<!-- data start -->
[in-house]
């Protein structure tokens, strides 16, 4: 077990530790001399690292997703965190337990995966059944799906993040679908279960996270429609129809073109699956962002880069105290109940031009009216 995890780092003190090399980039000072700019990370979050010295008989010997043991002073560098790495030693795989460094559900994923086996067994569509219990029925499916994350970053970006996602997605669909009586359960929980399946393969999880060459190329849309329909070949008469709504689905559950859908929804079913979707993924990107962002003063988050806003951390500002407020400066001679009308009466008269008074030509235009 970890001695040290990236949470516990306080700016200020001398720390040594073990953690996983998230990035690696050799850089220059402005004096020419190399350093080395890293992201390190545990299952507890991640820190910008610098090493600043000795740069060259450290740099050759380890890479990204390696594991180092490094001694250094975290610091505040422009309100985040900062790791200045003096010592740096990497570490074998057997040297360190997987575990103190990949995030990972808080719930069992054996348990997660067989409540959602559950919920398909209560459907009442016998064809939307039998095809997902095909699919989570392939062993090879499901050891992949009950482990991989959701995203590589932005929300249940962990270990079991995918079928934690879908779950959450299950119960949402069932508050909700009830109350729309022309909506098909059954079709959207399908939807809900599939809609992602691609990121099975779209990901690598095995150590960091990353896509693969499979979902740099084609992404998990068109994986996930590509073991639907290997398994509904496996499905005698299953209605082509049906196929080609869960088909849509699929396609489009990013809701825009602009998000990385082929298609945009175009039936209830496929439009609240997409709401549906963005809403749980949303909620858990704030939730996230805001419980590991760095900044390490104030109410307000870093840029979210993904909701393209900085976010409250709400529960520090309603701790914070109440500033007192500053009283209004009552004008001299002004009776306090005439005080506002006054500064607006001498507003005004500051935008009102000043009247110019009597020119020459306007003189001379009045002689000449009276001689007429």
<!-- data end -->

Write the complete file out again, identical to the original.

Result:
[in-house]
């Protein structure tokens, strides 16, 4: 077990530790001399690292997703965190337990995966059944799906993040679908279960996270429609129809073109699956962002880069105290109940031009009216 995890780092003190090399980039000072700019990370979050010295008989010997043991002073560098790495030693795989460094559900994923086996067994569509219990029925499916994350970053970006996602997605669909009586359960929980399946393969999880060459190329849309329909070949008469709504689905559950859908929804079913979707993924990107962002003063988050806003951390500002407020400066001679009308009466008269008074030509235009 970890001695040290990236949470516990306080700016200020001398720390040594073990953690996983998230990035690696050799850089220059402005004096020419190399350093080395890293992201390190545990299952507890991640820190910008610098090493600043000795740069060259450290740099050759380890890479990204390696594991180092490094001694250094975290610091505040422009309100985040900062790791200045003096010592740096990497570490074998057997040297360190997987575990103190990949995030990972808080719930069992054996348990997660067989409540959602559950919920398909209560459907009442016998064809939307039998095809997902095909699919989570392939062993090879499901050891992949009950482990991989959701995203590589932005929300249940962990270990079991995918079928934690879908779950959450299950119960949402069932508050909700009830109350729309022309909506098909059954079709959207399908939807809900599939809609992602691609990121099975779209990901690598095995150590960091990353896509693969499979979902740099084609992404998990068109994986996930590509073991639907290997398994509904496996499905005698299953209605082509049906196929080609869960088909849509699929396609489009990013809701825009602009998000990385082929298609945009175009039936209830496929439009609240997409709401549906963005809403749980949303909620858990704030939730996230805001419980590991760095900044390490104030109410307000870093840029979210993904909701393209900085976010409250709400529960520090309603701790914070109440500033007192500053009283209004009552004008001299002004009776306090005439005080506002006054500064607006001498507003005004500051935008009102000043009247110019009597020119020459306007003189001379009045002689000449009276001689007429």